designed for Norbord, Mtal Marquis found it had a winner with its DS3500 delimber slasher.
A small-wood version, the DS1000, is now in prototype testing.
By Richard Turtle
Copyright 1997. Contact publisher for permission to use.
When Norbord Industries
La Sarre Division began planning changes at its sawmill in Northwestern Quebec, it meant
changes as well to the way wood is harvested and handled. The mill eliminated its slasher,
opting instead to take delivery of cut-to-length softwood for stud lumber. General Manager
Pierre Moreau explains the mill had originally been producing random-length lumber from
tree-length logs so the change in approach meant significant changes in equipment and
Although it meant
modifying four Lokomo 933 forwarders now manufactured by Timberjack to carry 8' logs
rather than tree-length, Norbord decided to use slasher-delimbers in the bush when a local
company came in with a proposal.
Mtal Marquis Inc. President Guillaume
Marquis explains that his company agreed in the fall of 1994 to build a machine which
would match Norbord's specifications and be ready for production early in 1995. Marquis
admits Norbord was skeptical.
MtalMarquis was expected
to provide a prototype for testing within four months and, based on the results of field
tests, Norbord would then provide other machines if required.
The first trials for the
DS3500 took place in mid-November, 1995, less than two months after work started on the
machine. From there, he says, the DS3500 spent three months in an evolutionary phase where
faults were corrected and changes made to the original design.
Norbord now runs five
Mtal Marquis DS3500 delimber-slashers which have sufficient capacity to supply 80 per cent
of the inventory required for the mill. Moreau says the mill produces approximately 100
million board feet of softwood lumber annually, made up primarily of spruce (80 per cent)
and jack pine (15 per cent).
Each DS3500 (mounted on a Komatsu,
Hitachi or Cat carrier) is paired with a feller buncher and Norbord uses five Lokomo 933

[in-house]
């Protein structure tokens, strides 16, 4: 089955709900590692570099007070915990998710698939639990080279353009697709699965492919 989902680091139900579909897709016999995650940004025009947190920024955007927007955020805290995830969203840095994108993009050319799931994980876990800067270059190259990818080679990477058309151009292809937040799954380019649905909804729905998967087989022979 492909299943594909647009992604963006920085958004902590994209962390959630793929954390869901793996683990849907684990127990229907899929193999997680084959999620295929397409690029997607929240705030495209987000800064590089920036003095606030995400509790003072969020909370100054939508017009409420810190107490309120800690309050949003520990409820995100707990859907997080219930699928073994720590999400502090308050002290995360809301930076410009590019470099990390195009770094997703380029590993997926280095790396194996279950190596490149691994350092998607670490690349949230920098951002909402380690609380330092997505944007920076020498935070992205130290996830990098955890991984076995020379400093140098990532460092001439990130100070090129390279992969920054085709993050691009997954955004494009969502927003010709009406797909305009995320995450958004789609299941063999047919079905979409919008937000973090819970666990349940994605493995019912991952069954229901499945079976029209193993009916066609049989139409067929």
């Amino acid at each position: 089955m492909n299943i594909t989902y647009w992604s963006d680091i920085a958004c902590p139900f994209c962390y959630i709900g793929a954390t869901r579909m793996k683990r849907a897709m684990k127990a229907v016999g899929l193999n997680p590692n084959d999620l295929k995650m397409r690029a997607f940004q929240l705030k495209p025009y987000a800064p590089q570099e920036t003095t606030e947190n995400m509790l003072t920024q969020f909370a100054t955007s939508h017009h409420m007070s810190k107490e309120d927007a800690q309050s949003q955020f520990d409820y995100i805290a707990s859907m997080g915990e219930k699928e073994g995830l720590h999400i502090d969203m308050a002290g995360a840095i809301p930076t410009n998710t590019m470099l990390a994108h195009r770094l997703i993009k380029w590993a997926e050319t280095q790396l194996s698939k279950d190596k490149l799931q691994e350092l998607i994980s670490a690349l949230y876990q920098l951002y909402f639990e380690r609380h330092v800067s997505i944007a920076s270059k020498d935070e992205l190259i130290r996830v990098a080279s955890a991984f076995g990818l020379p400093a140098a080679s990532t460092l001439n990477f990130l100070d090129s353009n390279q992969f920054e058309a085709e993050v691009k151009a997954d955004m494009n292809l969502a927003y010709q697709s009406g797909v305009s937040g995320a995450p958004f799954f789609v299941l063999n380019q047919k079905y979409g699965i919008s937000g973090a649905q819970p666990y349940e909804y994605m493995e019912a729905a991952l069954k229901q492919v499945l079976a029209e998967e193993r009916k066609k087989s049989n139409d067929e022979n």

forwarders to transport the 8' logs to roadside.
The Marquis DS3500 is a
multiple-stem delimber which has shown good results on both softwood and hardwood logs
measuring up to 86 cm (34'') in diameter while enabling the operator to process several
trees at once. The delimbing and slashing can take place directly at the stump, which
helps to protect natural regeneration by leaving the cones in place, and the condition of
forwarder trails is maintained because hauling is done on top of the ends and branches of
previously processed trees.
Logs destined for the
Norbord mill are harvested with feller bunchers before the DS3500 takes over. Mounted on a
50,000-70,000-lb. class carrier the machine has the ability to increase forwarder
productivity by 20 to 25 per cent, says Marquis. And with the tops and branches left on
the trails, both tracked and wheeled machines do less damage to the forest floor.
Efficiency and simplicity
of operation were two primary considerations in the design and manufacture of the
delimber-slasher, Marquis says. In part, Mtal Marquis' mandate is to "ensure that our
customers have access to durable and easy-to-repair equipment." And with results at
Norbord so promising, paired with a shift toward commercial thinning in Quebec, Mtal
Marquis is now testing a prototype intended for smaller wood, but based on the original
Marquis explains that in
order for commercial thinning to be profitable, productivity and worker safety must be